Festivals of Lights: Ramadan and Eid-ul-fitr
Around the world, people celebrate festivals with specific traditions and customs. When people come to Canada, depending on the food and plants available, they adapt and use what’s accessible for traditions. One important element of these festivals is the use of forms of light.
Through the ages, people have gathered together around fire and light in all its forms. Fire offers warmth, heat to cook with, and protection. Light in nature is used for all kinds of purposes. Moonlight and the stars help mark time and aid in navigation while the sun is an essential part of life and growth. Humans seek out light as it provides comfort, the ability to see and the energy to grow food and plants. Light is celebrated as a symbol of hope because in times of darkness, people wish and pray for light and its reassurance. Therefore, it makes sense that many holidays and observances are celebrated with lights as part of their tradition. People in our communities and neighbourhoods around the world celebrate with the sparkle and bang of fireworks, the comfort of a single candle’s flame, the crackle of flames from an open fire, a lit lantern or the twinkle of lights from decorated boughs of an evergreen or even a palm tree!
Light weaves a common thread to unite people from north to south, east to west in the celebration of many festivals including: Indigenous observances, Diwali, Hanukkah, Christmas, Kwanzaa, Lunar New Year, Ramadan/Eid-ul-fitr. Journey with our volunteers and friends from the Children’s International Learning Centre (CILC) as we learn of celebrations and observances by seeing a snapshot of cultural nuances through their eyes with the RBG at Home blog.
(April 2 to May 2, 2022)
(May 2, 2022)
Fareeda Baruwa (she/her), Volunteer at the Children’s International Learning Centre
Islam is the fastest growing religion in the world, with 1.9 billion Muslims around the globe. Muslims adhere to the 5 pillars of Islam. One of them, Sawm (Fasting) is the essence of Ramadan. The end of Ramadan is Eid-ul-Fitr.
Ramadan: April 2 to May 2, 2022
The time of Ramadan is based on the lunar calendar when the sighting of the moon begins the holy month. During Ramadan, it is encouraged to increase your good deeds. Muslims spend the month fasting from sunrise to sunset, praying into the night, giving charity, and reciting and reflecting on the Quran (Holy Book). Ramadan is the time to build discipline, increase worship and devotion, and cultivate empathy for the less fortunate.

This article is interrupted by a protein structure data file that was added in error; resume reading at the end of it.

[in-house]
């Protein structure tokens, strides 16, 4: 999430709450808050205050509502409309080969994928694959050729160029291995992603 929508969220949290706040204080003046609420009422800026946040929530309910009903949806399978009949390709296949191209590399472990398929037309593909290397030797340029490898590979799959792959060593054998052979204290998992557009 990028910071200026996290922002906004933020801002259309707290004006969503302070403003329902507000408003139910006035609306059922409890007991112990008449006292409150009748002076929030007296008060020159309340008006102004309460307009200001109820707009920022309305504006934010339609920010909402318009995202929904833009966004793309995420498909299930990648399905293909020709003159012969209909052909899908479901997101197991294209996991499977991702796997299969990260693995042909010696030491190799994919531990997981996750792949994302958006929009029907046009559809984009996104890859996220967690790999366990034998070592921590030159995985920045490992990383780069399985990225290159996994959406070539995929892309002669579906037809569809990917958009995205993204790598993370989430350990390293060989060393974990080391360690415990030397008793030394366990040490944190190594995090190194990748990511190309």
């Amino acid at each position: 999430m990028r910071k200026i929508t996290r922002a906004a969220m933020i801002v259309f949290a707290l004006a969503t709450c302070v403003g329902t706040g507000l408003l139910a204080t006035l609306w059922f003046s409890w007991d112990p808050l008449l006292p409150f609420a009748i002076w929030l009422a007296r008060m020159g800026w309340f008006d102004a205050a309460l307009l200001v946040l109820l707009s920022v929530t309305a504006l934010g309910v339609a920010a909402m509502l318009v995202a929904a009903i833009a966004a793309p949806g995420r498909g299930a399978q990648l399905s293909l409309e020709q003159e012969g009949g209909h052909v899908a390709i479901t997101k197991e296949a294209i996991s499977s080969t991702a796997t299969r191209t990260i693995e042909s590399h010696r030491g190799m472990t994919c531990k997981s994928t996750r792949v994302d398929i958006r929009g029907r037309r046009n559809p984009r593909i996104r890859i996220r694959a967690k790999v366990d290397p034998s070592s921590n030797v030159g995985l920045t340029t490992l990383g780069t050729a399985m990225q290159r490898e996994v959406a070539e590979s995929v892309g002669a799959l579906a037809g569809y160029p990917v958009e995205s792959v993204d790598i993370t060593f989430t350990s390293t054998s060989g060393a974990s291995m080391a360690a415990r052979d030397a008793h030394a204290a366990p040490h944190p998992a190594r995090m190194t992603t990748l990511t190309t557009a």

A typical day starts with Suhoor (meal before sunrise), where it is encouraged to eat light and nutritious meals to keep one energized to worship the entire day. Then Fajr (morning prayer) is observed. In the afternoon, two more prayers, Dhuhr and Asr, are observed. After sunset, Muslims break their fast with dates, following the teachings of the Holy Prophet who loved dates. Other common fruits eaten include watermelon and oranges. After Maghrib (evening prayer), families gather around the dinner table to eat Iftar (meal after sunset) and fuel up for the nightly prayers.
In my home country, Nigeria, we have a tradition where one Muslim family prepares the Iftar for the community which is shared at a local mosque (place of worship). Although in Canada, we don’t have this same tradition, I would volunteer at my local mosque to help make Iftar for the community. These are cherished traditions of mine for Ramadan because I catch up with my friends and loved ones.
Night time is believed to be special during the month, as the Quran was revealed during the last 10 nights of Ramadan. Muslims increase their charitable giving on these nights. They also pray Tarawih (a set of prayers) which is led by an Imam, where the Quran is read. After Tarawih and Isha (final prayer), everyone heads back home to sleep and prepare for the next day! The holy month comes to an end (sadly) when the new moon is sighted, then Muslims say goodbye to Ramadan and welcome Eid with open arms.
Eid-ul-Fitr: May 2 to May 3, 2022
Muslims all over the world celebrate the joyful occasion of Eid-ul-Fitr, to mark the end of Ramadan. Eid means ‘happiness’, and Fitr means ‘breaking the fast’.
My family begins the celebration by looking our very best in new clothes, and decorating our house with lights and balloons. We drive down to the mosque for the special prayer accompanied by a short lecture. After, everyone hugs each other where gifts and Eid money are given to the children. Pictures are taken at the prayer ground, then everyone takes a different path back home to eat their first mid-day meal in a month. Often, people visit relatives and friends. Some mosques will host fun events such as BBQs, or carnivals with games and prizes. Overall, it is a joyous day with no single dull moment!
Muslims hope to implement the good habits they cultivated during the month of Ramadan into their everyday lives in order to improve themselves and the rest of society.
The Children’s International Learning Centre (CILC) is a non-profit organization that was established with the vision of contributing to a world of care and respect for all people and our environment. We endeavour to do this by promoting respect for diversity and awareness of our world community through guided discovery and interactive, artistic programmes, which will soon be delivered online.